It’s worth adding that Christians aren’t the only ones in this predicament. Iraq is also home to a number of other religious minorities endangered by the country’s polarization into two warring camps of Islam.

The Yazidis follow a belief system that has a lot in common with the ancient Persian religion of Zoroastrianism; about a half-million of them live in northern Iraq. The Mandaeans, numbering only 30,000 or so, are perhaps the world’s last remaining adherents of Gnosticism, one of the offshoots of early Christianity. By tradition many Mandaeans are goldsmiths — a trade that has made them prominent targets for abduction in the post-invasion anarchy of Iraq. Losing these unique cultures makes the world a poorer place.

In the fall of 2003, I traveled to Mosul. It was a fateful moment for the U.S.-led occupation, then just a few months old. I interviewed Gen. David Petraeus, the commander of the American forces in the region. The insurgency that had already flared into life in other parts of the country was just reaching Mosul; while I was there, several American soldiers were attacked by an angry mob and killed — a harbinger of long years of violence to come.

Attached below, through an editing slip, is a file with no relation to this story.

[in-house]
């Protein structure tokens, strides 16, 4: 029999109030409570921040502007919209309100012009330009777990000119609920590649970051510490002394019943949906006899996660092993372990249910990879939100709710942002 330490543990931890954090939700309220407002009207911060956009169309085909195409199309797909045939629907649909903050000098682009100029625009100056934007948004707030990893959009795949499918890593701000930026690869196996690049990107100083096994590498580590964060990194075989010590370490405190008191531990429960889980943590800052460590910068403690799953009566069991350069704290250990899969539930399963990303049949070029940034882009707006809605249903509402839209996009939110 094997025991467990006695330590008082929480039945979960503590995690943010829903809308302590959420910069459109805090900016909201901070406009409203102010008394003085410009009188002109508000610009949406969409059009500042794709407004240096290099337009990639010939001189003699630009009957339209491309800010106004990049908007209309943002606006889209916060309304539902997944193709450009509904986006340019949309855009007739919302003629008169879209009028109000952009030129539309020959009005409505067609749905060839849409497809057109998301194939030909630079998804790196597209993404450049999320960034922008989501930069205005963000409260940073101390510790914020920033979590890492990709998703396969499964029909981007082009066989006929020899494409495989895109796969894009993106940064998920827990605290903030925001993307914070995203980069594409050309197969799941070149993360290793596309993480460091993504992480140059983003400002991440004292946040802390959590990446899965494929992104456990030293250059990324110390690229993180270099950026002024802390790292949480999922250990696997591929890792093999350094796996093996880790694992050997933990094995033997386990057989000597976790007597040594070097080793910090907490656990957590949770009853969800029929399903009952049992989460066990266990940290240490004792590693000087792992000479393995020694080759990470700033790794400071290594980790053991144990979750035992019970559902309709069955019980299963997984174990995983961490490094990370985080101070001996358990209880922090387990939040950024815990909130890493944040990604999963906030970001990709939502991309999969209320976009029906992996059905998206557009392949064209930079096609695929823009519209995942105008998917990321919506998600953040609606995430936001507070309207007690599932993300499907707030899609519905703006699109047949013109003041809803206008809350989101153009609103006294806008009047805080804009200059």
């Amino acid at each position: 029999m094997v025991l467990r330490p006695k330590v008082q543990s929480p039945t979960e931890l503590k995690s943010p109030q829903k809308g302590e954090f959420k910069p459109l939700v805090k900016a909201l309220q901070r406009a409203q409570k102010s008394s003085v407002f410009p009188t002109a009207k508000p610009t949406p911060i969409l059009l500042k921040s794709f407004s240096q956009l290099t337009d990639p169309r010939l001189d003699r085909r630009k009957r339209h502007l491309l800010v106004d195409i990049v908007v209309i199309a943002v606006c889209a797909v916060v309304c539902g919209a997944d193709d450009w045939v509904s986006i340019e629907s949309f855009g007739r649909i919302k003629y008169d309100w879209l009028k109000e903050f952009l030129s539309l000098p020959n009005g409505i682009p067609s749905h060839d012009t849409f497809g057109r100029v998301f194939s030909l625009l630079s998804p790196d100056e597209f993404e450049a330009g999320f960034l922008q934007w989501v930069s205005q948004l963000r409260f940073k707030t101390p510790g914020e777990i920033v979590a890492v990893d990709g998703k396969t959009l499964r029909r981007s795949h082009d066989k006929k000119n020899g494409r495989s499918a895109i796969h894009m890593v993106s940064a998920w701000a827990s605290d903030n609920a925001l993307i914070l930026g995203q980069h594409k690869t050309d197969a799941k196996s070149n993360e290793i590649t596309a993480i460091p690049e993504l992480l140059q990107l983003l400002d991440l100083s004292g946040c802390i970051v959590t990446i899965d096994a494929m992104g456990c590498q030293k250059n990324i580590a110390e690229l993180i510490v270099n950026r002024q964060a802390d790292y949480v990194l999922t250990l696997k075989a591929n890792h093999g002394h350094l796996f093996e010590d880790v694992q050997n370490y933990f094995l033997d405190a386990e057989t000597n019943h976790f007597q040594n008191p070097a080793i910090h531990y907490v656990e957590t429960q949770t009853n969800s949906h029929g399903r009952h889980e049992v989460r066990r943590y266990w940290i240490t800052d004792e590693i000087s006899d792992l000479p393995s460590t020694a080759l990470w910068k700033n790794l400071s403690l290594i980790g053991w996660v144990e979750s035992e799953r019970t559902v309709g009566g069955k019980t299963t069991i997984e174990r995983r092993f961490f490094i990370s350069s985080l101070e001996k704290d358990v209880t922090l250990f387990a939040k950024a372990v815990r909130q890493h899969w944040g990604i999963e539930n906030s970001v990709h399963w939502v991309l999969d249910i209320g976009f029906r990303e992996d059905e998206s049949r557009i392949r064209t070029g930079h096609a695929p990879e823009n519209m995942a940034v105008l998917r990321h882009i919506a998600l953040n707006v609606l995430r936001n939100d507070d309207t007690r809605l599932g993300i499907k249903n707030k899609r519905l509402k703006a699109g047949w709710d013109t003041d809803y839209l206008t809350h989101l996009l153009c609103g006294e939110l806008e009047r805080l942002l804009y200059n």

But I soon discovered that there was a lot more to Mosul than the headlines. The citizens of Mosul I met welcomed me with a spontaneous hospitality that I hadn’t experienced in the Iraqi capital. This may have had something to do with the fact that Baghdad, the heart of Saddam Hussein’s brutal Baathist state, retained little palpable sense of its rich historical past. Baghdad had an almost Soviet soullessness — the vast tracts of ugly prefab housing wouldn’t have looked out of place in Warsaw or Beijing.

Mosul, by contrast, still retained its character as an Ottoman trade route city, a place both scruffy and intimate. And it was enlivened by a proud sense of its own diversity: You never knew whether the next person you were going to meet was a Sunni or a Shiite, a Kurd or a Christian.